Omitted facet of endometriosis : mental health related to stigmaOct 6, 2023
Clinical psychologists plea in endometriosis: health professionals should be aware of stigma!
- The pathogenesis, clinical management, and natural course of endometriosis need to be scientifically updated.
- Among the endometriosis patients, there seems to be an important mental stress burden that also needs special attention.
- Depression besides anxiety is consistently higher in endometriosis patients when compared to healthy controls with negative mood changes like being miserable, angry, frustrated, helpless, hopeless, and defeated.
What’s done here:
- This is a review from the clinical psychologists' point of view, providing sources of stigma pertaining to menstruation, chronic pain, and infertility, and their impact on patient’s mental health with particular implications for patient care in endometriosis patients.
- Healthcare workers can help to raise awareness of endometriosis among the general public in order to assist in reducing stigma:
- So that the heavy burden of endometriosis on mental health in vulnerable patients may well be managed via appropriate mental health services and support.
A team of clinical psychologists involved in women’s health led by Deniz Kocas has published a recent review on the mental health aspect of endometriosis patients in the European Journal of Obstetrics & Gynecology and Reproductive Biology.
Endometriosis is a notoriously complex disease through not well-understood pathogenesis along with multifaceted presentations in patients leading to complicated issues in women’s health worldwide.
"Stigma", defined as an “attribute that is deeply discrediting”, also affects the psychosocial milieu of endometriosis patients widely. Stigma sets women apart from others and labels them as having a defect of body or character that spoils their appearance or identity. This discredited attribute could be readily discernable or could be hidden but nonetheless discreditable if revealed. Few studies have been conducted on stigma in endometriosis patients where most of these focus on being associated with menstrual pain or menstruation itself.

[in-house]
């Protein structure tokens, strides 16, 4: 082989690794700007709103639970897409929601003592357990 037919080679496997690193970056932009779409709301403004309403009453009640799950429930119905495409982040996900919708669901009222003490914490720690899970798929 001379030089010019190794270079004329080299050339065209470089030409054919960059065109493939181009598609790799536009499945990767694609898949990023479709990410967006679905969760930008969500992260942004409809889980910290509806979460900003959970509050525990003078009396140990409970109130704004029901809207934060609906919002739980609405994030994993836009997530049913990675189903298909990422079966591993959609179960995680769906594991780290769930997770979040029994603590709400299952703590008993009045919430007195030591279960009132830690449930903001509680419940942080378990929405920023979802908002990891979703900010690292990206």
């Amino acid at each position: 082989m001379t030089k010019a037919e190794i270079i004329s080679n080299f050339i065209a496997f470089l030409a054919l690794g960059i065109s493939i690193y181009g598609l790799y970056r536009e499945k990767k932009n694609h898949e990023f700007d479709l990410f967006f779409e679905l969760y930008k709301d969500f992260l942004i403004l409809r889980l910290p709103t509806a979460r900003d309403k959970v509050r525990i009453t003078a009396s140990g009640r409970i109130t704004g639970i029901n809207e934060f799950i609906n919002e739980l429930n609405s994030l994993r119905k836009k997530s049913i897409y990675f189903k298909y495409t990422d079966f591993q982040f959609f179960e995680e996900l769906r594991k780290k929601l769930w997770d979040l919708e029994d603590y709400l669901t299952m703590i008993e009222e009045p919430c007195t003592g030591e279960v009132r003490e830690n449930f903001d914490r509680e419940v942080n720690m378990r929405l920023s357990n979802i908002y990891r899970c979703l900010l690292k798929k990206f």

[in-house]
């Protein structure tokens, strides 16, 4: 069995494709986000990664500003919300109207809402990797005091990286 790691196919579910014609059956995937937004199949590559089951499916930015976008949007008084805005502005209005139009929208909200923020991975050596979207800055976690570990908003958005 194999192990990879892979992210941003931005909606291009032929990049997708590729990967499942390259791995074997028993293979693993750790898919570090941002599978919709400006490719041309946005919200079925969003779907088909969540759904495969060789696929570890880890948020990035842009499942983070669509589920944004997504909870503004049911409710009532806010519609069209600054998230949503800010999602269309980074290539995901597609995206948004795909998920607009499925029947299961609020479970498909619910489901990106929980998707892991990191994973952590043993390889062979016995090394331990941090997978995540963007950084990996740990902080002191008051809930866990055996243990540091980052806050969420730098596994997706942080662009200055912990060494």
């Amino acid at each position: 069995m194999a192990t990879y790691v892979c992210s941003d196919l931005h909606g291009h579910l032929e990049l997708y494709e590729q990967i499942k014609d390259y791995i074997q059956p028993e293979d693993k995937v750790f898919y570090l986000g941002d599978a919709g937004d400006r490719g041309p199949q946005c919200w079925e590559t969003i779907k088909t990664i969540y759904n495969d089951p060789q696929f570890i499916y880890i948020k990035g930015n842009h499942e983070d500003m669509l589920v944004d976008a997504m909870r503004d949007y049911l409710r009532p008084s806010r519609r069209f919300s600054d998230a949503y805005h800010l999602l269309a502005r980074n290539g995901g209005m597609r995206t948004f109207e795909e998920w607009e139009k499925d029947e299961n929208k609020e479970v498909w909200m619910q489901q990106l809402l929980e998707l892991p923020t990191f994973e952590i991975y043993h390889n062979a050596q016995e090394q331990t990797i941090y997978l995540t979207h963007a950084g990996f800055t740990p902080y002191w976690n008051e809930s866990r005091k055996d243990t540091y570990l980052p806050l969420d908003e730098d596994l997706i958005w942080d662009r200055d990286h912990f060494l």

Endometriosis is associated with chronically painful menstruation, sex, and pelvic symptoms, pain stigma can contribute to ill-being and poorer mental health. Chronic pain is well documented within the endometriosis-referenced literature, however, the stigma of chronic pain is often not explicitly discussed.
Although research on stigma in endometriosis is sparse, an overall view of affected patients readily reveals that stigma is quite prevalent. Current psychological research demonstrates that stigma influences mental well-being and that it deserves more attention in endometriosis, given that mental distress is commonplace in these women. Present studies focus on stigma surrounding menstruation, yet research on the experience of endometriosis reveals that chronic pain and infertility – conditions that are often stigmatized – exist among patients.
It is a well-known fact that endometriosis patients delay seeking medical care due to the stigma associated with their symptoms and additionally, for those who do visit a healthcare worker, it is common for their symptoms to be normalized and invalidated. In this way, endometriosis stigma interferes negatively with patient care-seeking and the quality of care that they receive. The present dilemma could be solved by health care professionals raising awareness of endometriosis among the general public to assist in reducing stigma, and the debilitating impact of endometriosis on mental health in vulnerable patients could be managed properly within the domains of appropriate mental health services and support.
Research Source: https://pubmed.ncbi.nlm.nih.gov/37654520/
endometriosis mental health stigma infertility dysmenorrhea chronic pain women's health